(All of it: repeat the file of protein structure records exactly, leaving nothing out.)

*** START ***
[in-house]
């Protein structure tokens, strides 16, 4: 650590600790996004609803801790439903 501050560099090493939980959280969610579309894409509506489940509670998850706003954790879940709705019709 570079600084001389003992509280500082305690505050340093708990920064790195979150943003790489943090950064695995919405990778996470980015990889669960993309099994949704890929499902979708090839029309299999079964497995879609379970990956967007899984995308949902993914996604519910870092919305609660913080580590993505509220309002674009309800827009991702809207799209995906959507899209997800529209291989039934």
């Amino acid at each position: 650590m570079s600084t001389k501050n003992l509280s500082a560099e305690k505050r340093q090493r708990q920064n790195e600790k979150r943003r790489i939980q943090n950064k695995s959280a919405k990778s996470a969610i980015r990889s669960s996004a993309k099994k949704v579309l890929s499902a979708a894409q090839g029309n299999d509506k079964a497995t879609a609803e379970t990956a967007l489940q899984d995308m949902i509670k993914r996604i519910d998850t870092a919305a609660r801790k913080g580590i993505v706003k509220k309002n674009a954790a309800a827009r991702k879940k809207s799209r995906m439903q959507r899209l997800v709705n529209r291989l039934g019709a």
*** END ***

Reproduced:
[in-house]
């Protein structure tokens, strides 16, 4: 650590600790996004609803801790439903 501050560099090493939980959280969610579309894409509506489940509670998850706003954790879940709705019709 570079600084001389003992509280500082305690505050340093708990920064790195979150943003790489943090950064695995919405990778996470980015990889669960993309099994949704890929499902979708090839029309299999079964497995879609379970990956967007899984995308949902993914996604519910870092919305609660913080580590993505509220309002674009309800827009991702809207799209995906959507899209997800529209291989039934």
């Amino acid at each position: 650590m570079s600084t001389k501050n003992l509280s500082a560099e305690k505050r340093q090493r708990q920064n790195e600790k979150r943003r790489i939980q943090n950064k695995s959280a919405k990778s996470a969610i980015r990889s669960s996004a993309k099994k949704v579309l890929s499902a979708a894409q090839g029309n299999d509506k079964a497995t879609a609803e379970t990956a967007l489940q899984d995308m949902i509670k993914r996604i519910d998850t870092a919305a609660r801790k913080g580590i993505v706003k509220k309002n674009a954790a309800a827009r991702k879940k809207s799209r995906m439903q959507r899209l997800v709705n529209r291989l039934g019709a």